Europe’s drug regulator has found a possible link between the Oxford/AstraZeneca’s Covid-19 vaccine and rare blood clotting issues in adults who had received the shot and said it had taken into consideration all currently available evidence.

The European Medicines Agency has said the “benefit-risk remains positive” for the Oxford/AstraZeneca Covid-19 vaccine.

The EMA said blood clots should be listed as a “very rare” side effect of the AstraZeneca coronavirus vaccine but that the jab’s benefits continue to outweigh the risks.

“EMA’s safety committee has concluded today that unusual blood clots with low blood platelets should be listed as very rare side effects” of the shot, the agency said in a statement.

“One plausible explanation for the combination of blood clots and low blood platelets is an immune response, leading to a condition similar to one seen sometimes in patients treated with heparin,” the EMA said.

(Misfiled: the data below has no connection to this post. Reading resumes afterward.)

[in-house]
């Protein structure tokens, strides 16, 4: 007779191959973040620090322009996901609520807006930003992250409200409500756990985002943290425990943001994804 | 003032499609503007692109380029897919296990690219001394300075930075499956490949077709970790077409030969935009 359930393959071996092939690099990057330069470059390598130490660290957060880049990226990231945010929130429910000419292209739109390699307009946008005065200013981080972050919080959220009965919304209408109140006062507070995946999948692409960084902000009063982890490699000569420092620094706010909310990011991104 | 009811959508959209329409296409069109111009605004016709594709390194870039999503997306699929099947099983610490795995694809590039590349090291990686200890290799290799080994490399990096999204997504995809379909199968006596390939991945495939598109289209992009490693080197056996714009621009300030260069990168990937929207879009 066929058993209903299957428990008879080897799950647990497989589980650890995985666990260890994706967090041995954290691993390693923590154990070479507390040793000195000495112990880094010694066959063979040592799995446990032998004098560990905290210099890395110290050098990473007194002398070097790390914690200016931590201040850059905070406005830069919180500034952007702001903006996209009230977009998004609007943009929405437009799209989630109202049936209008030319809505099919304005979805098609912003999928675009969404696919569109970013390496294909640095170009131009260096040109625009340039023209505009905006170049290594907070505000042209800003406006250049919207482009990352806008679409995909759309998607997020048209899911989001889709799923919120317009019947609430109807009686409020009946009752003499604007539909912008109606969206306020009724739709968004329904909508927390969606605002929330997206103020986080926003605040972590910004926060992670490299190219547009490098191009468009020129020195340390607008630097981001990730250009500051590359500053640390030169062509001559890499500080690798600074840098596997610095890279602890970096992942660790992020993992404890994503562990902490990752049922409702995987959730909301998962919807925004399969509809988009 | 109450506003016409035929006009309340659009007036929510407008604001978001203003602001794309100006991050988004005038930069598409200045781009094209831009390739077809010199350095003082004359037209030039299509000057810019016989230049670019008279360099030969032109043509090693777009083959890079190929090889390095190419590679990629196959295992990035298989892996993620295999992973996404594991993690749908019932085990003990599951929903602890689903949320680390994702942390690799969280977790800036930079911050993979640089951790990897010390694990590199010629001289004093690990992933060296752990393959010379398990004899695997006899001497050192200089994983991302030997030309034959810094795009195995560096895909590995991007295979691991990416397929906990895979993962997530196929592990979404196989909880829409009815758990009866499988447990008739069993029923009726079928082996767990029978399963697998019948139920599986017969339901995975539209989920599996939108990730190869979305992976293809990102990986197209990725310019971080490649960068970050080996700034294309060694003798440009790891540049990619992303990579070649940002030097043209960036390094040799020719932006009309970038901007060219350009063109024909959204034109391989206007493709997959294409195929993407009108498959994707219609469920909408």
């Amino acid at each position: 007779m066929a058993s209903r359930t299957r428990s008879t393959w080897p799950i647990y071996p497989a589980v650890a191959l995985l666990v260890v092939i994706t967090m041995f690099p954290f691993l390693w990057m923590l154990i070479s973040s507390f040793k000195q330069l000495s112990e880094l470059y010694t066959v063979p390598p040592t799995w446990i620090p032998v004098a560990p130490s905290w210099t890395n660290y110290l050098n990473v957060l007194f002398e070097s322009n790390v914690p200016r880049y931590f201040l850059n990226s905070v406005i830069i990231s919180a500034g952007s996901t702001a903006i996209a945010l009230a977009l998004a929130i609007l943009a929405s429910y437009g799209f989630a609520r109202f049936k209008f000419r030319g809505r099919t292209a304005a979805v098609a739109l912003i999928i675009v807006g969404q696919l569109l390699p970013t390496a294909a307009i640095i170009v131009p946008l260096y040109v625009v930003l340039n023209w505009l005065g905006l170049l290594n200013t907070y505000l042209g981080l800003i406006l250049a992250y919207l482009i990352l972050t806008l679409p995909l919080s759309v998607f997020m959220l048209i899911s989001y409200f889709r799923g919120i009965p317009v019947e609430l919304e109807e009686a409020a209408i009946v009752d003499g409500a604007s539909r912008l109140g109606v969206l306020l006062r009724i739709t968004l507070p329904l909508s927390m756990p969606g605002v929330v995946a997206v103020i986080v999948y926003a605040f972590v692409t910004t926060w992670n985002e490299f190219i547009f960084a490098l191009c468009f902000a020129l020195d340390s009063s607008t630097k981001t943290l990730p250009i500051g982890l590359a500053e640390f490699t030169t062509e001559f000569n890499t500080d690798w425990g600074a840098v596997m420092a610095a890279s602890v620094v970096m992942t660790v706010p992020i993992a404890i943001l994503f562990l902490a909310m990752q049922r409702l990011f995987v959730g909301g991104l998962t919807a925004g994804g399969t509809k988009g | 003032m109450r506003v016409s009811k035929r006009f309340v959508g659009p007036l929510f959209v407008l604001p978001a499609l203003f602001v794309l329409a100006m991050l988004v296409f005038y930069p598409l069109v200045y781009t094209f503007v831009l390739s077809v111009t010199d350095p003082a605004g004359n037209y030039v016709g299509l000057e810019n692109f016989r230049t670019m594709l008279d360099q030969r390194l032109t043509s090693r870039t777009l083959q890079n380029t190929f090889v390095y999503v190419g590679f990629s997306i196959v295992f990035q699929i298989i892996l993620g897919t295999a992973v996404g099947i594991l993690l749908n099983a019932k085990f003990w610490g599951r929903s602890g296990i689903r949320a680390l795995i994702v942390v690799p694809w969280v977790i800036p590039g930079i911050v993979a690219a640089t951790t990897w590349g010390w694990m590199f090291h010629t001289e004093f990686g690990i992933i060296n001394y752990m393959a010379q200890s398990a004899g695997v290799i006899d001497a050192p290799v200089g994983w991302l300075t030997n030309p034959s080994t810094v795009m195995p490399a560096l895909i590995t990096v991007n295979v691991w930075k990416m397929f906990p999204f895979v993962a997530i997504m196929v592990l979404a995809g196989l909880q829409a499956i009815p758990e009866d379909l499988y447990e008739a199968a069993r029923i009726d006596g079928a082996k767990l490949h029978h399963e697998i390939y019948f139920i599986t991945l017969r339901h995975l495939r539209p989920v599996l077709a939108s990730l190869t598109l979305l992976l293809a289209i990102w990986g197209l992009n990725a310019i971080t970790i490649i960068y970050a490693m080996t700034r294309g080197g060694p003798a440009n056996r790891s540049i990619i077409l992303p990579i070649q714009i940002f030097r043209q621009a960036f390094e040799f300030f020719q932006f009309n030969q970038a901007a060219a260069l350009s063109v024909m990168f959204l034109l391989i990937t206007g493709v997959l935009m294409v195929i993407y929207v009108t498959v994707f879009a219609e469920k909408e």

The findings come as a major hurdle in the global fight against the pandemic and a shift in the stance of the regulator,which had last week backed the vaccine and said there was no increased risk of blood clots in general from the shot.

It is also a blow to AstraZeneca, which was a front runner in the race for making an effective vaccine against Covid-19 ever since it began working with the University of Oxford.

The EMA’s safety committee, which was assessing the vaccine, has requested more studies and changes to the current ones to get more information.

AstraZeneca said it is working with European and British regulators to change the product information on the vaccine.

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“Both of these reviews reaffirmed the vaccine offers a high-level of protection against all severities of COVID-19 and that these benefits continue to far outweigh the risks,” the company said in a statement.